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  1. #1
    lundc is offline Newbie
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    Question God bless you. Why not blesses?

    You hear it all the time from the politicians: "God bless America." Or when someone sneezes: "God bless you." As the subject of a complete sentence, isn't "God" considered third person, singular (e.g., he, she, it)? If so, would it be more proper to say, "God blesses you" or "He blesses you".

    Or is it used in the context of a command or request, as in, "God, please bless America!"

    This has bothered me for so long, despite having lived in the States for decades.

  2. #2
    Joe Wen is offline Newbie
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    Wink Re: God bless you. Why not blesses?

    In my opinion, the God is infinite and almighty;therefore,he is always thought to be a giant and is different from us.

  3. #3
    birdeen's call is offline VIP Member
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    Re: God bless you. Why not blesses?

    Quote Originally Posted by lundc View Post
    You hear it all the time from the politicians: "God bless America." Or when someone sneezes: "God bless you." As the subject of a complete sentence, isn't "God" considered third person, singular (e.g., he, she, it)? If so, would it be more proper to say, "God blesses you" or "He blesses you".

    Or is it used in the context of a command or request, as in, "God, please bless America!"

    This has bothered me for so long, despite having lived in the States for decades.
    That's because you don't state facts in such sentences. You don't want to say, "God blesses you." You want to express a wish. So you don't use the indicative mood. You use the third person subjunctive/imperative.
    Last edited by birdeen's call; 25-Aug-2010 at 13:20.

  4. #4
    Tullia's Avatar
    Tullia is offline Senior Member
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    Re: God bless you. Why not blesses?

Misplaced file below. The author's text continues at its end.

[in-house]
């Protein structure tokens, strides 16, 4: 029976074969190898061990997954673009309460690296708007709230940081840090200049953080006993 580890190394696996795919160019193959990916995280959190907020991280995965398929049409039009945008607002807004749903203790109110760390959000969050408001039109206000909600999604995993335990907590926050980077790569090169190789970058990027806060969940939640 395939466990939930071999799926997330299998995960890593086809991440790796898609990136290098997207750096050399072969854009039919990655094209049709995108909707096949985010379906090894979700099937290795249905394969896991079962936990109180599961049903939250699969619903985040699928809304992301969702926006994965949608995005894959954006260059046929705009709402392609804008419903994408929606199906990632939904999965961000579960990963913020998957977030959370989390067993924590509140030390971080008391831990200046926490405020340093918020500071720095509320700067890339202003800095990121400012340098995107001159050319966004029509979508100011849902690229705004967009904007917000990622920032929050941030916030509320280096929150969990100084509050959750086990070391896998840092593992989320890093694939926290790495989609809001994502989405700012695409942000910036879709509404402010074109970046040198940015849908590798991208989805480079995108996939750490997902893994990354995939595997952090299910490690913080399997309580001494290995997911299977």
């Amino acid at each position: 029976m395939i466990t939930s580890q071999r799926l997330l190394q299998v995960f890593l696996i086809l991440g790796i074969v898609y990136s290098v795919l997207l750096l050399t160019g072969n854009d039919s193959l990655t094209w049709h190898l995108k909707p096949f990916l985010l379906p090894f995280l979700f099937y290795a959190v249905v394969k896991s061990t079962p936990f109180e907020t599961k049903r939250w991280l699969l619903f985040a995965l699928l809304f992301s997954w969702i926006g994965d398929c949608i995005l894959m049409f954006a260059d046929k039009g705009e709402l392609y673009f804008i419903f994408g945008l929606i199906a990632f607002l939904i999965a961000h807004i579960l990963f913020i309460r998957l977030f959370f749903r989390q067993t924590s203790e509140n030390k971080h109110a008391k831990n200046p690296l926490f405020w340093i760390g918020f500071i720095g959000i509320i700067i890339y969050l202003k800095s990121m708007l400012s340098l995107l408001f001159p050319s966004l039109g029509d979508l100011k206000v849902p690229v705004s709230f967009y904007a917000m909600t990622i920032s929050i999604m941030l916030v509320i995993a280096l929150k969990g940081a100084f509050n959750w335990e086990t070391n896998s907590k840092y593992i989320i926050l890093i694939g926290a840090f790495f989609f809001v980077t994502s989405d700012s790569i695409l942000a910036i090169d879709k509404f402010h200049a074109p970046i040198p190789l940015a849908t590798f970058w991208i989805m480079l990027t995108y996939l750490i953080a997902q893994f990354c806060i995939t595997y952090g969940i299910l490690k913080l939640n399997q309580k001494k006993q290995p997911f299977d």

Quote Originally Posted by lundc View Post
    You hear it all the time from the politicians: "God bless America." Or when someone sneezes: "God bless you." As the subject of a complete sentence, isn't "God" considered third person, singular (e.g., he, she, it)? If so, would it be more proper to say, "God blesses you" or "He blesses you".

    Or is it used in the context of a command or request, as in, "God, please bless America!"

    This has bothered me for so long, despite having lived in the States for decades.
    It's the latter. It's a request ("God please bless") or wish ("May God bless"). I wouldn't call it an imperative - ordering God around is probably a bad idea ;)

  5. #5
    birdeen's call is offline VIP Member
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    Re: God bless you. Why not blesses?

    There is an essential difference between "God, please bless America" and "God bless you" in my opinion. These sentences have different addressees. The first sentence is said to God, the other one is said to the person who is to be blessed by God.

    As for the imperative/subjunctive thing, I think it's not easy. I always see people giving "God bless you" as an example of the subjunctive. The problem is that I translate it to the imperative mood in Polish. Not an order though. It's the third person imperative which is actually about expressing wishes.